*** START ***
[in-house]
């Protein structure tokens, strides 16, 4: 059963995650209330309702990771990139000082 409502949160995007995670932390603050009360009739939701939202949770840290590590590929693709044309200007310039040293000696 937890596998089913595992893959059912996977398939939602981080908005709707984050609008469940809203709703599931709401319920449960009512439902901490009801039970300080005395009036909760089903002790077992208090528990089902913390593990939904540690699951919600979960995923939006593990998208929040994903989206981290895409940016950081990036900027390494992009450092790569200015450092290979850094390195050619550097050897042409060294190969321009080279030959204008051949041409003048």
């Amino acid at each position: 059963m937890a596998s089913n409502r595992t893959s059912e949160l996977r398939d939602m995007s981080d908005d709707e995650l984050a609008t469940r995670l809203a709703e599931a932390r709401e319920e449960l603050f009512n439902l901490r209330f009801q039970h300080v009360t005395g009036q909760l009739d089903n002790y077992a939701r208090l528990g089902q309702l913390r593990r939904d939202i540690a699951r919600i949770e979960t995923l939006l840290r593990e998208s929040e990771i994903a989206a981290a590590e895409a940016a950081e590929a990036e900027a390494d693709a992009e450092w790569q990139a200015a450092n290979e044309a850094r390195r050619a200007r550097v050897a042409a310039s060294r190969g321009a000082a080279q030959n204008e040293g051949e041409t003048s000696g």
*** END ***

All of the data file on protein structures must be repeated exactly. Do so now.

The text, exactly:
[in-house]
């Protein structure tokens, strides 16, 4: 059963995650209330309702990771990139000082 409502949160995007995670932390603050009360009739939701939202949770840290590590590929693709044309200007310039040293000696 937890596998089913595992893959059912996977398939939602981080908005709707984050609008469940809203709703599931709401319920449960009512439902901490009801039970300080005395009036909760089903002790077992208090528990089902913390593990939904540690699951919600979960995923939006593990998208929040994903989206981290895409940016950081990036900027390494992009450092790569200015450092290979850094390195050619550097050897042409060294190969321009080279030959204008051949041409003048």
């Amino acid at each position: 059963m937890a596998s089913n409502r595992t893959s059912e949160l996977r398939d939602m995007s981080d908005d709707e995650l984050a609008t469940r995670l809203a709703e599931a932390r709401e319920e449960l603050f009512n439902l901490r209330f009801q039970h300080v009360t005395g009036q909760l009739d089903n002790y077992a939701r208090l528990g089902q309702l913390r593990r939904d939202i540690a699951r919600i949770e979960t995923l939006l840290r593990e998208s929040e990771i994903a989206a981290a590590e895409a940016a950081e590929a990036e900027a390494d693709a992009e450092w790569q990139a200015a450092n290979e044309a850094r390195r050619a200007r550097v050897a042409a310039s060294r190969g321009a000082a080279q030959n204008e040293g051949e041409t003048s000696g």